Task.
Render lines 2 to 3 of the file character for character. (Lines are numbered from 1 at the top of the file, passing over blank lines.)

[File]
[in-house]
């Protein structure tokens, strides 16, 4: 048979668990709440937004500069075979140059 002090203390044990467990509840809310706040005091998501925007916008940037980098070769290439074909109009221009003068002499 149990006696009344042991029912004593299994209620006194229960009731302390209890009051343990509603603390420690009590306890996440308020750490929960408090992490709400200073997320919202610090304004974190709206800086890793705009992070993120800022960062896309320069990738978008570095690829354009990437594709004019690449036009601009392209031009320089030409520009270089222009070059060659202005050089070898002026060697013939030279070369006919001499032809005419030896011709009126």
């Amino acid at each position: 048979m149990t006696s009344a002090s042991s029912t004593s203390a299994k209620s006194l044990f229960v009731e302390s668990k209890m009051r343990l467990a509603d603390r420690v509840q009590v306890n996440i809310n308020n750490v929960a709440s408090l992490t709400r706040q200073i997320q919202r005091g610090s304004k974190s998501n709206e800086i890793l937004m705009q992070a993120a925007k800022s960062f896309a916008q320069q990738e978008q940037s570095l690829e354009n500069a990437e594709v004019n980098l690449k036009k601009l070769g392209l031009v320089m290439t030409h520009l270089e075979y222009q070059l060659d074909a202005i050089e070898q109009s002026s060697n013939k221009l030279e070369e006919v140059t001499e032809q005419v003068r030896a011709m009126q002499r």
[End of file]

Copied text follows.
């Protein structure tokens, strides 16, 4: 048979668990709440937004500069075979140059 002090203390044990467990509840809310706040005091998501925007916008940037980098070769290439074909109009221009003068002499 149990006696009344042991029912004593299994209620006194229960009731302390209890009051343990509603603390420690009590306890996440308020750490929960408090992490709400200073997320919202610090304004974190709206800086890793705009992070993120800022960062896309320069990738978008570095690829354009990437594709004019690449036009601009392209031009320089030409520009270089222009070059060659202005050089070898002026060697013939030279070369006919001499032809005419030896011709009126």
């Amino acid at each position: 048979m149990t006696s009344a002090s042991s029912t004593s203390a299994k209620s006194l044990f229960v009731e302390s668990k209890m009051r343990l467990a509603d603390r420690v509840q009590v306890n996440i809310n308020n750490v929960a709440s408090l992490t709400r706040q200073i997320q919202r005091g610090s304004k974190s998501n709206e800086i890793l937004m705009q992070a993120a925007k800022s960062f896309a916008q320069q990738e978008q940037s570095l690829e354009n500069a990437e594709v004019n980098l690449k036009k601009l070769g392209l031009v320089m290439t030409h520009l270089e075979y222009q070059l060659d074909a202005i050089e070898q109009s002026s060697n013939k221009l030279e070369e006919v140059t001499e032809q005419v003068r030896a011709m009126q002499r």